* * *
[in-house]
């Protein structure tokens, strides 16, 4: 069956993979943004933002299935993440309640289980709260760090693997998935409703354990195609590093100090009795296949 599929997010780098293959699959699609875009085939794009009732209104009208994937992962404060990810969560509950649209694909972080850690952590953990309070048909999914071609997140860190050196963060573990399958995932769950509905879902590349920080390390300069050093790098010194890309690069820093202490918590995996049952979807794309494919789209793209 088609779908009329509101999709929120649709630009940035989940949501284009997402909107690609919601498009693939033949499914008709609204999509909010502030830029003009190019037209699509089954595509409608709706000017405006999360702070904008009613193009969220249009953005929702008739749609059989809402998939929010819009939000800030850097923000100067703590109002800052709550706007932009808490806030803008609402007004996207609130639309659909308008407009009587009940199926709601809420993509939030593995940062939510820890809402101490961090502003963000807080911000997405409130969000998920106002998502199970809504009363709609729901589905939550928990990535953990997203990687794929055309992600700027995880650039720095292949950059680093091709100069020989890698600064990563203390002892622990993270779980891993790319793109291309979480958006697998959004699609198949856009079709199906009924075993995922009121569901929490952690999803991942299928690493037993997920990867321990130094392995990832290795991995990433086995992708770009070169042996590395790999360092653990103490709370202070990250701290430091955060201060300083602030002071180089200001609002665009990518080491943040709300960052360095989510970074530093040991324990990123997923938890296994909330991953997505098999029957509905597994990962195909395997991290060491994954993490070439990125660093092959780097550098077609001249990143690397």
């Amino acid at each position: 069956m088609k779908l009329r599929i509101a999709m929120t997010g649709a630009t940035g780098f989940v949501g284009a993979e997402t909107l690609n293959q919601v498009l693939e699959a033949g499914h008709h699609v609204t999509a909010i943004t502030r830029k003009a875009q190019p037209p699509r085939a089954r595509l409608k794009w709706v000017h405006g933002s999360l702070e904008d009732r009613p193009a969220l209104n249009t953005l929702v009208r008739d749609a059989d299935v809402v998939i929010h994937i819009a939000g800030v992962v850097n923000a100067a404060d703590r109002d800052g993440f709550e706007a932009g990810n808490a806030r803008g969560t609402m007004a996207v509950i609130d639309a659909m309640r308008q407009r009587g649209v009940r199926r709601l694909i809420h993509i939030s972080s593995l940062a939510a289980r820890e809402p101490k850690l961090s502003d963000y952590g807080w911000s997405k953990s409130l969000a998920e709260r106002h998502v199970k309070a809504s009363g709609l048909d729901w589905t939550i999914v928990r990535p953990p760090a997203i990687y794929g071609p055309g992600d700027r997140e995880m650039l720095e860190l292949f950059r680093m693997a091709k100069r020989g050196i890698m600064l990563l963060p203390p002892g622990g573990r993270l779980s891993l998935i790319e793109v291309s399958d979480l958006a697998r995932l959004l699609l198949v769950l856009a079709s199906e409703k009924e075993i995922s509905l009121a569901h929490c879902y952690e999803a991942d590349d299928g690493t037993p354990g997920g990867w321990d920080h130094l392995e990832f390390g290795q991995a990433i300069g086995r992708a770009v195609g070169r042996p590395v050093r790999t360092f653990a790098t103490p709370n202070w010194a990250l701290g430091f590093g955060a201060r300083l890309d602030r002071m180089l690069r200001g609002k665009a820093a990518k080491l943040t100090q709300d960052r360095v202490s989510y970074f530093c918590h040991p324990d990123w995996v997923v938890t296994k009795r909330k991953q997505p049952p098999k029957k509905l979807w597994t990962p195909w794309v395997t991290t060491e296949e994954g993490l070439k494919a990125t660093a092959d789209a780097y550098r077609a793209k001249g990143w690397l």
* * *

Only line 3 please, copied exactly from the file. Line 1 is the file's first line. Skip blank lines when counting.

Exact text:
């Amino acid at each position: 069956m088609k779908l009329r599929i509101a999709m929120t997010g649709a630009t940035g780098f989940v949501g284009a993979e997402t909107l690609n293959q919601v498009l693939e699959a033949g499914h008709h699609v609204t999509a909010i943004t502030r830029k003009a875009q190019p037209p699509r085939a089954r595509l409608k794009w709706v000017h405006g933002s999360l702070e904008d009732r009613p193009a969220l209104n249009t953005l929702v009208r008739d749609a059989d299935v809402v998939i929010h994937i819009a939000g800030v992962v850097n923000a100067a404060d703590r109002d800052g993440f709550e706007a932009g990810n808490a806030r803008g969560t609402m007004a996207v509950i609130d639309a659909m309640r308008q407009r009587g649209v009940r199926r709601l694909i809420h993509i939030s972080s593995l940062a939510a289980r820890e809402p101490k850690l961090s502003d963000y952590g807080w911000s997405k953990s409130l969000a998920e709260r106002h998502v199970k309070a809504s009363g709609l048909d729901w589905t939550i999914v928990r990535p953990p760090a997203i990687y794929g071609p055309g992600d700027r997140e995880m650039l720095e860190l292949f950059r680093m693997a091709k100069r020989g050196i890698m600064l990563l963060p203390p002892g622990g573990r993270l779980s891993l998935i790319e793109v291309s399958d979480l958006a697998r995932l959004l699609l198949v769950l856009a079709s199906e409703k009924e075993i995922s509905l009121a569901h929490c879902y952690e999803a991942d590349d299928g690493t037993p354990g997920g990867w321990d920080h130094l392995e990832f390390g290795q991995a990433i300069g086995r992708a770009v195609g070169r042996p590395v050093r790999t360092f653990a790098t103490p709370n202070w010194a990250l701290g430091f590093g955060a201060r300083l890309d602030r002071m180089l690069r200001g609002k665009a820093a990518k080491l943040t100090q709300d960052r360095v202490s989510y970074f530093c918590h040991p324990d990123w995996v997923v938890t296994k009795r909330k991953q997505p049952p098999k029957k509905l979807w597994t990962p195909w794309v395997t991290t060491e296949e994954g993490l070439k494919a990125t660093a092959d789209a780097y550098r077609a793209k001249g990143w690397l």